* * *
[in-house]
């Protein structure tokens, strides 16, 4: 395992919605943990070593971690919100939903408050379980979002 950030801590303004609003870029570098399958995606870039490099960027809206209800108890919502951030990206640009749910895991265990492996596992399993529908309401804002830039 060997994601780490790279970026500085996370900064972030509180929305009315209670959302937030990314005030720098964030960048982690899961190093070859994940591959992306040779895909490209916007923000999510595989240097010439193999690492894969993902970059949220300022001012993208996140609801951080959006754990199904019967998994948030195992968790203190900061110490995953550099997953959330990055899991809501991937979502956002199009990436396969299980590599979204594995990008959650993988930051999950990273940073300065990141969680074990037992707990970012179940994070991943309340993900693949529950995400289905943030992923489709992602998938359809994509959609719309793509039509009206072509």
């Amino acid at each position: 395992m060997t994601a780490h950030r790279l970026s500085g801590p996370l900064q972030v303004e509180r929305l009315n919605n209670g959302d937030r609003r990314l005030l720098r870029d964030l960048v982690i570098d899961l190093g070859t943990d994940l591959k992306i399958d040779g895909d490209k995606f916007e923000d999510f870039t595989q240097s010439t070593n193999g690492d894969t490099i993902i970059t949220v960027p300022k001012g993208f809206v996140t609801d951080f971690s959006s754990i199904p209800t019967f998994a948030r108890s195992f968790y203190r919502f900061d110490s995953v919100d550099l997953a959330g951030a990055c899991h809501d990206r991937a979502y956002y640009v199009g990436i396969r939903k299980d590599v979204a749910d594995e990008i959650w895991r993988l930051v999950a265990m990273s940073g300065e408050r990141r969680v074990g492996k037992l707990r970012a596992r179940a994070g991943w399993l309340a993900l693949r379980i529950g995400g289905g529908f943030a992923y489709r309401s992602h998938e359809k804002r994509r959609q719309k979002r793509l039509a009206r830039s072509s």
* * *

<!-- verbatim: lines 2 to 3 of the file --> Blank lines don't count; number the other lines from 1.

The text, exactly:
């Protein structure tokens, strides 16, 4: 395992919605943990070593971690919100939903408050379980979002 950030801590303004609003870029570098399958995606870039490099960027809206209800108890919502951030990206640009749910895991265990492996596992399993529908309401804002830039 060997994601780490790279970026500085996370900064972030509180929305009315209670959302937030990314005030720098964030960048982690899961190093070859994940591959992306040779895909490209916007923000999510595989240097010439193999690492894969993902970059949220300022001012993208996140609801951080959006754990199904019967998994948030195992968790203190900061110490995953550099997953959330990055899991809501991937979502956002199009990436396969299980590599979204594995990008959650993988930051999950990273940073300065990141969680074990037992707990970012179940994070991943309340993900693949529950995400289905943030992923489709992602998938359809994509959609719309793509039509009206072509």
């Amino acid at each position: 395992m060997t994601a780490h950030r790279l970026s500085g801590p996370l900064q972030v303004e509180r929305l009315n919605n209670g959302d937030r609003r990314l005030l720098r870029d964030l960048v982690i570098d899961l190093g070859t943990d994940l591959k992306i399958d040779g895909d490209k995606f916007e923000d999510f870039t595989q240097s010439t070593n193999g690492d894969t490099i993902i970059t949220v960027p300022k001012g993208f809206v996140t609801d951080f971690s959006s754990i199904p209800t019967f998994a948030r108890s195992f968790y203190r919502f900061d110490s995953v919100d550099l997953a959330g951030a990055c899991h809501d990206r991937a979502y956002y640009v199009g990436i396969r939903k299980d590599v979204a749910d594995e990008i959650w895991r993988l930051v999950a265990m990273s940073g300065e408050r990141r969680v074990g492996k037992l707990r970012a596992r179940a994070g991943w399993l309340a993900l693949r379980i529950g995400g289905g529908f943030a992923y489709r309401s992602h998938e359809k804002r994509r959609q719309k979002r793509l039509a009206r830039s072509s």